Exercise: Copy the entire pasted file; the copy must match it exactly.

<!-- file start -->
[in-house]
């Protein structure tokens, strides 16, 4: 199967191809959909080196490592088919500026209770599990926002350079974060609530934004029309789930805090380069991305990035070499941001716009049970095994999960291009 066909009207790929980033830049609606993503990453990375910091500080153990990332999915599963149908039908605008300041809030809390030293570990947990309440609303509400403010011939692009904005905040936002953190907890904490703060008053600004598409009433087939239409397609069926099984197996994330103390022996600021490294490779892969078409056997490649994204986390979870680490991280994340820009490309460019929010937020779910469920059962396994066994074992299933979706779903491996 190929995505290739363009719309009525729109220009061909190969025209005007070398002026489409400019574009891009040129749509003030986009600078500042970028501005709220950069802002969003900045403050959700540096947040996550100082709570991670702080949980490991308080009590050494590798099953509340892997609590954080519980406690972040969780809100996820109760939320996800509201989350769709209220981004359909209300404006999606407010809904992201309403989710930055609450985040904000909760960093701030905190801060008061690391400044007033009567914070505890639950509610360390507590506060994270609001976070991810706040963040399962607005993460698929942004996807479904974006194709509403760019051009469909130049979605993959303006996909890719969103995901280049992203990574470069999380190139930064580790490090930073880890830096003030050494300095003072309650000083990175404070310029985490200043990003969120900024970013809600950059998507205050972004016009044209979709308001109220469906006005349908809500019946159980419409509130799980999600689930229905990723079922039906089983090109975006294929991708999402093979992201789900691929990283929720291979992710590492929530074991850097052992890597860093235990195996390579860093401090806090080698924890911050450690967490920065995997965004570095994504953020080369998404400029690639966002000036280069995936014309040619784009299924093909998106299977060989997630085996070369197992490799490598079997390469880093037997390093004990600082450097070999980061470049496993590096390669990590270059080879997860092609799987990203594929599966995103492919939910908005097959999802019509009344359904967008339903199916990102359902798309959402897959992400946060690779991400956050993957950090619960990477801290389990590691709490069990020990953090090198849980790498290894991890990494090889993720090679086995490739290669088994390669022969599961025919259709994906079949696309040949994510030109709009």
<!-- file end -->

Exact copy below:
[in-house]
């Protein structure tokens, strides 16, 4: 199967191809959909080196490592088919500026209770599990926002350079974060609530934004029309789930805090380069991305990035070499941001716009049970095994999960291009 066909009207790929980033830049609606993503990453990375910091500080153990990332999915599963149908039908605008300041809030809390030293570990947990309440609303509400403010011939692009904005905040936002953190907890904490703060008053600004598409009433087939239409397609069926099984197996994330103390022996600021490294490779892969078409056997490649994204986390979870680490991280994340820009490309460019929010937020779910469920059962396994066994074992299933979706779903491996 190929995505290739363009719309009525729109220009061909190969025209005007070398002026489409400019574009891009040129749509003030986009600078500042970028501005709220950069802002969003900045403050959700540096947040996550100082709570991670702080949980490991308080009590050494590798099953509340892997609590954080519980406690972040969780809100996820109760939320996800509201989350769709209220981004359909209300404006999606407010809904992201309403989710930055609450985040904000909760960093701030905190801060008061690391400044007033009567914070505890639950509610360390507590506060994270609001976070991810706040963040399962607005993460698929942004996807479904974006194709509403760019051009469909130049979605993959303006996909890719969103995901280049992203990574470069999380190139930064580790490090930073880890830096003030050494300095003072309650000083990175404070310029985490200043990003969120900024970013809600950059998507205050972004016009044209979709308001109220469906006005349908809500019946159980419409509130799980999600689930229905990723079922039906089983090109975006294929991708999402093979992201789900691929990283929720291979992710590492929530074991850097052992890597860093235990195996390579860093401090806090080698924890911050450690967490920065995997965004570095994504953020080369998404400029690639966002000036280069995936014309040619784009299924093909998106299977060989997630085996070369197992490799490598079997390469880093037997390093004990600082450097070999980061470049496993590096390669990590270059080879997860092609799987990203594929599966995103492919939910908005097959999802019509009344359904967008339903199916990102359902798309959402897959992400946060690779991400956050993957950090619960990477801290389990590691709490069990020990953090090198849980790498290894991890990494090889993720090679086995490739290669088994390669022969599961025919259709994906079949696309040949994510030109709009």